If a seed ever falls unconscious from injury it will try to eat them, after tossing off any riders. If resisted it ripens, lurching forward standing on just the back legs. The front hooves becomes wormy fairy fingers, the mouth spreads into something crocodilian. It hacks and roars, needing to devour at least most of a whole mody before it can turn to slime and fertilize the earth. It would prefer to devour more.

Pale Toad, Mace-Heads
2HD (with 6HP per) for every seed

This will be someone the seeds have seen before. A familiar face, from their memory. A friend. They will be found somewhere, confused as to how they came to be there. It must be someone they have met in play, not in imagined backstory, so they might see a double of the last kind person from the previous town, if not just nodding interloper they passed along the road. They will have the same clothing, all the usual things they would carry.
Confused by their predicament, they will want to travel with the Adventurers. In their seeming normalcy they might become a friend.
They will try to eat a seed once they are alone with them, at the first chance. They ripen into large ogre-like abominations.

Beetcake, Purplepear.
1 HD (with 5 HP per) for every seed.

This will be someone who has recently died in the area, such as a victim of banditry, famine, or plague. They don’t know much, they know what they were, but they also know they want to be with you now. This causes distress in the community if they are seen again, appearing as not only a ghost of sorts but one gone mad. There is much trauma, sadness, wailing, and eventual acceptance (perhaps), when they leave with the seeds.Once taken far from their originating population they try to eat them.

Physicians Bread, Physics Manchet, Chymisloaf
1 HD (with 2 HP per) for every seed.

An archetypal wise guide, some amalgam of old elder figures. A plausible sage, or some other figure who would know.
They by chance know something about the thing you are looking for, they might even commission you to help find it. They will lead you on a wildly divergent journey, taking you far away from anything useful for 1d4 days. At nightfall on that last day they go feral, getting one tiny sample of a seed before they crumble. Merely stabbing one and licking the knife is plenty. They only ripen early only if you try to abandon the “journey” before the end is reached.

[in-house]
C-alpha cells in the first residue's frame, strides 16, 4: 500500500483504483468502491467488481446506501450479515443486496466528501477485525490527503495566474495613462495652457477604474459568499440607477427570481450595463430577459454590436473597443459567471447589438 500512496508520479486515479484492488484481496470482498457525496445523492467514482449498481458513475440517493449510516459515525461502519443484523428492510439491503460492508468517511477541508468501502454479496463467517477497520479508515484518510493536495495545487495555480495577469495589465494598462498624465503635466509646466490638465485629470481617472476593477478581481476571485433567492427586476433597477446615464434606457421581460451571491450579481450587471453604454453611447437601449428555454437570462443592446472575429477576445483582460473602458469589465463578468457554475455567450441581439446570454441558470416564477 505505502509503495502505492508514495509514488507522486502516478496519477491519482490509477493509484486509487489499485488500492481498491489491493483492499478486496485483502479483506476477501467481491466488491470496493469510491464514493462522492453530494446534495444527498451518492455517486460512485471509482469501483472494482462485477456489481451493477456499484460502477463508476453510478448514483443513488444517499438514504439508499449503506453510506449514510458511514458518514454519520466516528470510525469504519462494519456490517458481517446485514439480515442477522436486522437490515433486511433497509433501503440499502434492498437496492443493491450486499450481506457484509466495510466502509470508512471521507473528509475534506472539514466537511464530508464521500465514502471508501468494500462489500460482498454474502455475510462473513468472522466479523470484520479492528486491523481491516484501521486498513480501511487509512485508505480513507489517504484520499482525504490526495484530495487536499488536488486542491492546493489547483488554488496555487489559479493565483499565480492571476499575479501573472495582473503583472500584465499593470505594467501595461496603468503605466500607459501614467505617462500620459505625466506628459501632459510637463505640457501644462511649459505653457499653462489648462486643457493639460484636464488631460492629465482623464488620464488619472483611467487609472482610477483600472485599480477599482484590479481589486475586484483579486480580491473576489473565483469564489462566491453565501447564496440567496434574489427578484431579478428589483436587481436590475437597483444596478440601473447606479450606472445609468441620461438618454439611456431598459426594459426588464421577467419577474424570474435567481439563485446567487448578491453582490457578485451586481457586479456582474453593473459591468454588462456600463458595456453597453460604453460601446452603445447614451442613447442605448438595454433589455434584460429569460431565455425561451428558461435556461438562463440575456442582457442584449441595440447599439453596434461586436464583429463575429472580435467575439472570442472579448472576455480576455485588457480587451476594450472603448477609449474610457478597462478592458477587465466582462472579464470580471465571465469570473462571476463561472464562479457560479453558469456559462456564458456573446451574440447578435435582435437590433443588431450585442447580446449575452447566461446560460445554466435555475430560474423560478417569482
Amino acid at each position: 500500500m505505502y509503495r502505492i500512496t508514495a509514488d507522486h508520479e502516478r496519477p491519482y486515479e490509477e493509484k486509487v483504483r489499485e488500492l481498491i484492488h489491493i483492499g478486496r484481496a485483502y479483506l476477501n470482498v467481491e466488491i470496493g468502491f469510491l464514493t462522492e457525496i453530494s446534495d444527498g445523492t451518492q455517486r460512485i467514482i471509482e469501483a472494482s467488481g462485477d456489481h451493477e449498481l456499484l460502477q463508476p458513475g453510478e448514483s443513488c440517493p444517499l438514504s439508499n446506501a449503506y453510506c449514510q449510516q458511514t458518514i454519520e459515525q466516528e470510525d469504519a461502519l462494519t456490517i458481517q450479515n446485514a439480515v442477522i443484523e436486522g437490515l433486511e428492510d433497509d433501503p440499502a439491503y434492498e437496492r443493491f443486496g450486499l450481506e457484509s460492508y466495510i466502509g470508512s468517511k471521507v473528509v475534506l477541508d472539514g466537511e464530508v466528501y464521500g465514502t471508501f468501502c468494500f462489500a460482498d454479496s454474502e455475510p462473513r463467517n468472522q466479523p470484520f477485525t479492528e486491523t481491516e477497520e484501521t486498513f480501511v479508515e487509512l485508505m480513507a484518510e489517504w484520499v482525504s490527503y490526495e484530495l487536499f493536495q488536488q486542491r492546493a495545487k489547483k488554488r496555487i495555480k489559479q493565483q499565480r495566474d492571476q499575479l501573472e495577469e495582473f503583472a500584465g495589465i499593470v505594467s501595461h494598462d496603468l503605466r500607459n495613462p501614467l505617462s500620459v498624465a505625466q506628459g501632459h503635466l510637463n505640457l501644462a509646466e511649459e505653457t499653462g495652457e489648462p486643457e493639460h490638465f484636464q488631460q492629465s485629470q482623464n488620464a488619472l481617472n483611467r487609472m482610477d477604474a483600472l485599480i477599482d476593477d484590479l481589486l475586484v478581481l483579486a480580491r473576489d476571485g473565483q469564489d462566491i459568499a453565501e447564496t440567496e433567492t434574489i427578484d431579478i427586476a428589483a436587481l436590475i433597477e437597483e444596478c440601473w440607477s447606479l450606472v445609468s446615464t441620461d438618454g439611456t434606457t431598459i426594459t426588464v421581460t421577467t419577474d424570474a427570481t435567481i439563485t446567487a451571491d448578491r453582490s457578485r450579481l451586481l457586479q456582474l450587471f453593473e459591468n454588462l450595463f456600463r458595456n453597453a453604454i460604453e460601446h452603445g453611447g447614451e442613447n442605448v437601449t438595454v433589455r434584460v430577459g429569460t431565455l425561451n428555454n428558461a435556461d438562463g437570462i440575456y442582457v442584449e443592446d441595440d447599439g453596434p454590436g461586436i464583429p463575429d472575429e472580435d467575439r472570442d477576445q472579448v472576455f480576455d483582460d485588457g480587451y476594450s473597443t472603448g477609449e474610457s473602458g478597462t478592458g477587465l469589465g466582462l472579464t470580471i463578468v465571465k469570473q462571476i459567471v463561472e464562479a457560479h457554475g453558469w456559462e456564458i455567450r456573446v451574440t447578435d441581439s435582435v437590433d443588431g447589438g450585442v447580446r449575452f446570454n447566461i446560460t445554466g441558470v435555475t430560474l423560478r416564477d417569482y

Roundmice, Sparrowbulbs.
0HD (with 1d8 HP) per seed.

An assortment of small creatures follow the seeds now, as if you were a dryad or druid. Mice and marmots and squirrels, sparrows and jays. If a seed is injured they swarm it, nibbling at the wound. Each creature has only 1 HP. but releases the same choking rotten spores when killed. They do one damage in their attack, before crumbling.

Meadow-warts, Bandits Biscuit
2d4 per seed, each with 1HD (3HP)

These grow into rangy, feral looking human simulacra. Unclothed and armed with improvised weapons. They all look somewhat related, almost like they could be your the seeds distant cousins. They seek to ambush and then tear the seeds apart for devouring once they reach the ends of where this Spuymarodus grew, but outside any civilized places.

Spell: To Pass Unseen

This spell causes the Magic User to be, in essence, invisible, so long as the Magic User moves with some subtlety.

The spell lasts until the sun either rises or sets. During the dawn and twilight hours everything affected by this spell is allowed one Save against its effects, but is otherwise helpless.

The Magic User should move cautiously, as if there’s no magic at work, for this spell to be safely effective. They ought to avoid direct lines of sight, preferring shadows to light, and take efforts to not make much disruptive noise. They should stay hidden in the periphery of others vision.

Whether or not they do these things nothing will notice them though, in day or night. The gaze of the night watchman will glance in the wrong directions, and even dogs ears will not hear the little sounds they make. Sleepers will not awake when windows creak slowly open, guardsmen at gates will look to their feet at the moment of passage. Things gone missing are not realized as gone, at least until the changing of the sunlight. If the Magic User were to speak, shout, or even scream, no one would hear it.

The Magic User is not restricted in any way while under this spells effect. They may do anything they are usually able to, including casting other spells.

All Risky Casting rolls for this spell are made at the end of this spells duration, not as it is cast. If any conditions for a Risky Casting are met while casting this spell, or while under its effects, a Risky Casting roll will then be required (or modified).

The caster is able to Save to not be affected by an instance of the following Risky Casting Conditions per level. The Referee should keep a silent, but sincere, tally of such violations until the spell has ended, and then allow the Magic User to make (or fail) their saves.

Risky Casting Conditions
Exposure: Making no efforts to be hidden. Standing in direct plain view. Moving through a direct, unambiguous line of sight without any cover or obscuring elements. This applies to all possible viewers, even "friendly" ones.

Noise: Moving oafishly. Stepping on cats tails, knocking over pots and pans. Breaking windows, doors, crockery. Shouting, speaking, ringing bells, playing instruments.

Action: Stealing things sitting in plain view. The food off a plate as its eaten, the shirt off of someones back. Touching someone with willful force, harming them with a weapon or other implement, attempting to move a conscious being against their will. Moving a sleeping person, or the things they rest on. The Magic User casts a spell after their usual level-based limit.

Condition: The Magic User reaches more than Light encumbrance. The Magic User is injured.